Lifegiver (Health/Major/Constant) - Allies in your presence automatically stabilize at zero hit dice or hit points provided their bodies aren’t torn to pieces. As an action, Commit Effort for the day to revive an ordinary mortal creature from death if they’ve been dead less than a day and some part of their corpse remains intact. Godbound and other mighty entities cannot be revived.

    Ender of Plagues (Health/Minor/Action) - Commit Effort for the scene. Cure all diseases and poisonings within sight. If the Effort is expended for the day, the range of the cure extends to a half-mile around the hero, penetrates walls and other barriers, and you become immediately aware of any disease-inducing curses or sources of pestilence within that area.

    Flesh Made True (Health/Minor/Action) - You are able to cure a target's maimings, blindings, poisons, mutilations, and birth defects by sight once per round. This does not heal hit point damage, but it can restore lost limbs and crippled functionality

    Withholding The Mercy (Death/Minor/Constant) - Those reduced to zero hit dice or hit points within 200 feet of you automatically stabilize or die as your wish. If you desire it, willing living creatures at zero HD or hit points around you may continue to act for as many rounds as you have levels before they unavoidably fall dead.

    Body of Iron Will (Endurance/Minor/Constant) - Your natural armor class is 3. You are impervious to any natural environmental damage, such as that caused by extreme heat, cold, pressure, radiation, or vacuum. Such forces used as a weapon or hazard against you function normally. Armor or shields don't benefit this base AC.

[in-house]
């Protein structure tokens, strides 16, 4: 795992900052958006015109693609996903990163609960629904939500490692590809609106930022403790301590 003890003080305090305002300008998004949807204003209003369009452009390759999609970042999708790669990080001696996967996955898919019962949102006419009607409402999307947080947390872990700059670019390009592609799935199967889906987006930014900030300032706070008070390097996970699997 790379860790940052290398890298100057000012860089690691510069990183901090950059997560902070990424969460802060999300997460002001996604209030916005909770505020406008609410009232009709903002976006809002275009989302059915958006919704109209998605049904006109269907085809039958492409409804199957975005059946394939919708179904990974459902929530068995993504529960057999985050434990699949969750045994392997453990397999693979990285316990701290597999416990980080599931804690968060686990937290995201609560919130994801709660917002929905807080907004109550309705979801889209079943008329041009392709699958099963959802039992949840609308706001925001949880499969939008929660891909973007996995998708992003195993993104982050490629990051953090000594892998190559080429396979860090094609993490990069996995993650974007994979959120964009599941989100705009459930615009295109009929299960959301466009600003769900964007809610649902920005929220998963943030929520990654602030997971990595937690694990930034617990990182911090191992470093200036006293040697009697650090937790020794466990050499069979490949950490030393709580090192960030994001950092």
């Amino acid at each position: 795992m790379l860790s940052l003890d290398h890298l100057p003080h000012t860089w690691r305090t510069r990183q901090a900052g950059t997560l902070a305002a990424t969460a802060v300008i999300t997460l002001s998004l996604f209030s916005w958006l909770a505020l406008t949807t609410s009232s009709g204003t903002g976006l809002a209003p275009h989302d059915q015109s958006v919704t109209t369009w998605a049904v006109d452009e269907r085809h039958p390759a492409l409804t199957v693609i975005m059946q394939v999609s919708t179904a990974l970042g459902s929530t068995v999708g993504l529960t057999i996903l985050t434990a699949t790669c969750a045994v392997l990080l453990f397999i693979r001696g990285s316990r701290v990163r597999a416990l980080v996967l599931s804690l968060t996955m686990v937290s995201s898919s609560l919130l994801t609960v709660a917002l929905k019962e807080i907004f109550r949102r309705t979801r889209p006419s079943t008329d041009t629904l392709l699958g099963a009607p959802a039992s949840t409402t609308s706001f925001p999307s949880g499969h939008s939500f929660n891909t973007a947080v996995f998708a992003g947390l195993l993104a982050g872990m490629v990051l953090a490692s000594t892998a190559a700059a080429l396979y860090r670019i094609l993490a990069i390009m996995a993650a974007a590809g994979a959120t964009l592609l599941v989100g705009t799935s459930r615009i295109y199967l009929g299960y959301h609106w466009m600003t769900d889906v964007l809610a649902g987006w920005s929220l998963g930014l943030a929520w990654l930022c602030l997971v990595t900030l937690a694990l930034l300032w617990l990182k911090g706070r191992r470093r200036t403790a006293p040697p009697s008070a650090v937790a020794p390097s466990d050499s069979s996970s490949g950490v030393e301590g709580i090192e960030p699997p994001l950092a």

Resources
    Effort - 2
    Influence - 2
    Dominion - 0
    Wealth - 0

    AustinP0027 on
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  • admanbadmanb unionize your workplace Seattle, WARegistered User regular
    I'm thinking Alacrity, Deception, and Sun. I specifically like the contrast between Deception and Sun. Hiding in plain sight/your eyes deceive you/don't trust your senses as metaphor. I also had a reverse-Icarus in mind with Alacrity and the Sun. I don't know if it's a myth future generations will tell or an actual part of the character's background: in a moment of hopelessness they ran towards the sun by hopping from star to star across the night sky until they passed below the horizon, but instead of burning them up the Sun spoke to them and they fell, changed, back to the ground.

    Or something like that. I'll get the build figured out tonight hopefully.

    InvictusAustinP0027
  • discriderdiscrider Registered User regular
    I've been putting this off and hoping to catch other people's flavour before posting.
    The character I had in mind was a wandering monk type, and I'm not sure whether he'd fit like a superhero/saiyan/powerful brings clash sort of vibe.